Our politicians should be dull, worthy and never seen wearing a leopard print bra

Nelson TorsoWriting in today’s Daily Mail, Dominic Sandbrook rages against the cult of celebrity and declares that “the lines between politics and show business have become dangerously blurred.” Is he right?

Today is Trafalgar Day, a celebration of the victory of our nation’s greatest celebrities, Horatio Nelson. Many may be surprised to hear Nelson described as a celebrity rather than a hero, but a celebrity he was, and he so knew it.

When, on 14 September 1805, Nelson arrived at Portsmouth to board the Victory, he could not make his way to the ship due to the pressure of crowds who wanted to cheer off their national hero. Nelson did not misjudge his own fame. He was loved by the nation and he loved their adulation. He told Thomas Hardy as he left English soil for the last time:

I had their huzzas before, I have their hearts now.

When news of the victory at Trafalgar and Nelson’s death reached England, the nation did not know whether to celebrate or cry. Diarist Maria Skinner was overcome:

Lord Nelson no more! I could not help being greatly affected by the whole account, and retired to my own room to vent my feelings.

Nelson’s corpse was brought back to England, he was honoured with a state funeral and his body lies in St Paul’s crypt, where he receives flowers on his birthday and the anniversary of his death.

This brings us back to Dominic Sandbrook, who writes:

We live in an age when politics grovels before the cult of celebrity.

It somehow offends Sandbrook that some of our MPs once appeared on TV. Still, it proves a great excuse for the Mail to show an old photo of Tory front bencher Esther McVey in a “risqué” pose, and to mention she once wore a leopard print bra and a fake fur blanket. Sandbrook also lashes out at Labour’s shadow minister for women, Gloria de Piero:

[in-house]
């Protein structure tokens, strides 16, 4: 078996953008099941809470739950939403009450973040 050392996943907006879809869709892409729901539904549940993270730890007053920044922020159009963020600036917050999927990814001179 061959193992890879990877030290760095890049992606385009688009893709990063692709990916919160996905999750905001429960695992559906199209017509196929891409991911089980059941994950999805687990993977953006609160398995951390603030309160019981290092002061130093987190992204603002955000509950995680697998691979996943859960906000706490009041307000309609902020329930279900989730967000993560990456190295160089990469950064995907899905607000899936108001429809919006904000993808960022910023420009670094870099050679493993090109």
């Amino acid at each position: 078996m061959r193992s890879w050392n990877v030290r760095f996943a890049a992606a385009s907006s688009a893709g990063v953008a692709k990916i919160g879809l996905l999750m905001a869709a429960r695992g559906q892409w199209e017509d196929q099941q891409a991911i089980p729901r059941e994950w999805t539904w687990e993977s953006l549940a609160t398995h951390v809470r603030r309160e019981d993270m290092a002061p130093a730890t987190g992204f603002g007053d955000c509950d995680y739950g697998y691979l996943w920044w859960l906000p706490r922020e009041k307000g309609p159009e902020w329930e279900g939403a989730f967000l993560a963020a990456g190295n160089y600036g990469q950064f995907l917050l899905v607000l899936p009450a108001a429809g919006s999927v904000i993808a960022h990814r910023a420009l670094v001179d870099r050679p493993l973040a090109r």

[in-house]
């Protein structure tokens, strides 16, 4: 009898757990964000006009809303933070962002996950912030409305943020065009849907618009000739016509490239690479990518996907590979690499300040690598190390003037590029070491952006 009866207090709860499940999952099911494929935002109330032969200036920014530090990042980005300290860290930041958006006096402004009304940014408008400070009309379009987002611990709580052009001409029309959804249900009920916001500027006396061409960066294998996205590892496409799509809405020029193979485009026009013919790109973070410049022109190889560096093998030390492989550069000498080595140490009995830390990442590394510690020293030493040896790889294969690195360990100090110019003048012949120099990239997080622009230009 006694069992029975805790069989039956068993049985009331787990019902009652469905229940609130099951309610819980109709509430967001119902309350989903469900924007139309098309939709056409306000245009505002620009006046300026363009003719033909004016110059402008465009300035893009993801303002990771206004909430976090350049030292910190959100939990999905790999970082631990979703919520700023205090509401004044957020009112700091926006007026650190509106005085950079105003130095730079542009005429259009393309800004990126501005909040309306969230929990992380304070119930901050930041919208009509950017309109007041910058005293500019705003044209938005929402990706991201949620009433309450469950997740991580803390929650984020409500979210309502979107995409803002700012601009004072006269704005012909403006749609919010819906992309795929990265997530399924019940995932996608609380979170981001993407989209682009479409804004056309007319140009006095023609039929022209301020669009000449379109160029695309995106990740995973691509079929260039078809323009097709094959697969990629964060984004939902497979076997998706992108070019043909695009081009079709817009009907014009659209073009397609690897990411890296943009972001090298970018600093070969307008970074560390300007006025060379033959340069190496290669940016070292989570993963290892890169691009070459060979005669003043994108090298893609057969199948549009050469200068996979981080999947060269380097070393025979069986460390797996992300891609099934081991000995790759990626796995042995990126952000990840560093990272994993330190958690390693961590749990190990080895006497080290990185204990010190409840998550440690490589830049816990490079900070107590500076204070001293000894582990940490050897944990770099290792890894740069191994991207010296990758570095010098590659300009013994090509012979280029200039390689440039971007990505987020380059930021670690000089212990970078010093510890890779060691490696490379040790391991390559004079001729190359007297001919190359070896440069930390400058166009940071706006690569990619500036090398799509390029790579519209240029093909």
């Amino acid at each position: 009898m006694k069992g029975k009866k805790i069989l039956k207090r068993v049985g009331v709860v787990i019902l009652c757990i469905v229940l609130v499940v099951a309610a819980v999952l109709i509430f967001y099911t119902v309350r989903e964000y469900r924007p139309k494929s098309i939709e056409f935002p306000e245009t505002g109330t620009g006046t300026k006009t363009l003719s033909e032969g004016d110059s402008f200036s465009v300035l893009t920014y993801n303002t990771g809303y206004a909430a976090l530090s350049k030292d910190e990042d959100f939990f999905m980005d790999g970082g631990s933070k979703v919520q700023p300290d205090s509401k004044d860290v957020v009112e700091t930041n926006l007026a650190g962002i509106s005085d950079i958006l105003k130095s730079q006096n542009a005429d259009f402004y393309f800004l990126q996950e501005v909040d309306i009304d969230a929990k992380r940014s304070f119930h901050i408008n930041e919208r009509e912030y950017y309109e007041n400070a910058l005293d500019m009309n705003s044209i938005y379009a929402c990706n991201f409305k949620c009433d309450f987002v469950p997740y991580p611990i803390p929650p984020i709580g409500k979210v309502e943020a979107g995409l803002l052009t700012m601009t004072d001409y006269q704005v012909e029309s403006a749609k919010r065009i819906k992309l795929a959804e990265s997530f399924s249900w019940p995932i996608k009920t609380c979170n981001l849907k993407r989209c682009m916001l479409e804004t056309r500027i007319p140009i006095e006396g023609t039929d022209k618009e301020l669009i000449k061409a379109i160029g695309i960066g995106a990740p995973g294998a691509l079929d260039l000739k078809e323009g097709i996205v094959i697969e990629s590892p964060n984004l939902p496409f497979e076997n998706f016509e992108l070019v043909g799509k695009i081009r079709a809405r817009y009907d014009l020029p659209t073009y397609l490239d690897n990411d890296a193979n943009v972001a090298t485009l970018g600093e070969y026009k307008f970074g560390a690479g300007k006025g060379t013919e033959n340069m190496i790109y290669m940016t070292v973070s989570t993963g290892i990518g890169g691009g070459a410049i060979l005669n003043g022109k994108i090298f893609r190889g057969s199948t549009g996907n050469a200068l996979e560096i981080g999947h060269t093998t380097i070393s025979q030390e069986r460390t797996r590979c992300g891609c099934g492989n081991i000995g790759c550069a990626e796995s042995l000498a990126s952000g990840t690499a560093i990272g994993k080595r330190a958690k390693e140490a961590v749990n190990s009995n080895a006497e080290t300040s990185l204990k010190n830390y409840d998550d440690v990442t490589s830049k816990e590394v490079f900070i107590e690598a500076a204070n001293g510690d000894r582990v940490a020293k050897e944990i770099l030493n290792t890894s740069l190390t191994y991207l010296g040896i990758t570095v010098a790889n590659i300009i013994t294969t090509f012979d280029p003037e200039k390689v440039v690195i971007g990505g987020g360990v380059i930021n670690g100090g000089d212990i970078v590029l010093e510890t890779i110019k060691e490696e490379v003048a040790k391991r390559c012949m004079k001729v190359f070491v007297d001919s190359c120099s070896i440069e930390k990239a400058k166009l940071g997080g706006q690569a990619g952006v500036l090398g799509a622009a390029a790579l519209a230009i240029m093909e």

Who has spent the past few days playing down topless pictures taken when she was a teenager.

Not that Sandbrook is sexist. He also takes a disdainful, if brief, swipe at shadow education secretary Tristram Hunt, who is described as a “former TV presenter.” Horrors! Did Tristram wear a leopard print bra too? Or was his crime to talk rather academically about history?

Personally, I like my politicians to be human, adventurous and to have had a life before they step into the House of Commons. If that involves TV, so be it. I am less certain that they should step out of the unreality of the Commons into the fantasy world of I’m a Celebrity, Nadine Morris style. But didn’t we all love Vince on Strictly? And, after all, the late Clement Freud once advertised dog food and appeared on Just a Minute.

Alas, the Daily Mail, a newspaper that thrives on celebrity tittle tattle, does not approve of politicians being entertaining. Its message is clear. Our politicians should all be crafted in the dullest possible moulds. They should be worthy and grey. They must have spent every moment of their teenage years reading War and Peace. And they definitely must never have been spotted wearing a leopard print bra.

As Nelson found more than two hundred years ago, great leaders are often celebrities. That’s true of politicians too. Give me a politician with a human touch any day.

* Andy Boddington is a Lib Dem living in Shropshire, and a former editor for Lib Dem Voice

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6 Comments

  • Don’t you mean Nadine Dorries?

  • Andy Boddington 21st Oct '13 - 4:42pm

    @Lucos Amos – You are quite correct!

  • Martin Pierce 22nd Oct '13 - 8:30am

    It’s also a bit rich coming from a TV celeb historian whose TV history of the 70s included him recreating the conveyor belt on the Generation Game.

  • No doubt many potentially good candidates of all parties are put off by the possibility that, as soon as they get into office, they are prey for the Daily Mail sidebar of shame, or worse.

  • Simon Banks 22nd Oct '13 - 7:34pm

    I regret that I am now going to have nightmares of Alistair Carmichael wearing a leopard print bra.

  • Richard Dean 24th Oct '13 - 5:33am

    Politicians in democracies are certainly in show business, surely? As are royals.

    Much of a politician’s work involves communicating to large, though often scattered, audiences who need to be persuaded to give their approval. Politicians are also significant actors in the psychodramas of our lives, and the dramas they perform help us define what our nation is.

    So, it seems logical to deduce that parties who are serious about power need a public relations strategy, expertise, and training to achieve relevant objectives . How do LibDems fare on this?

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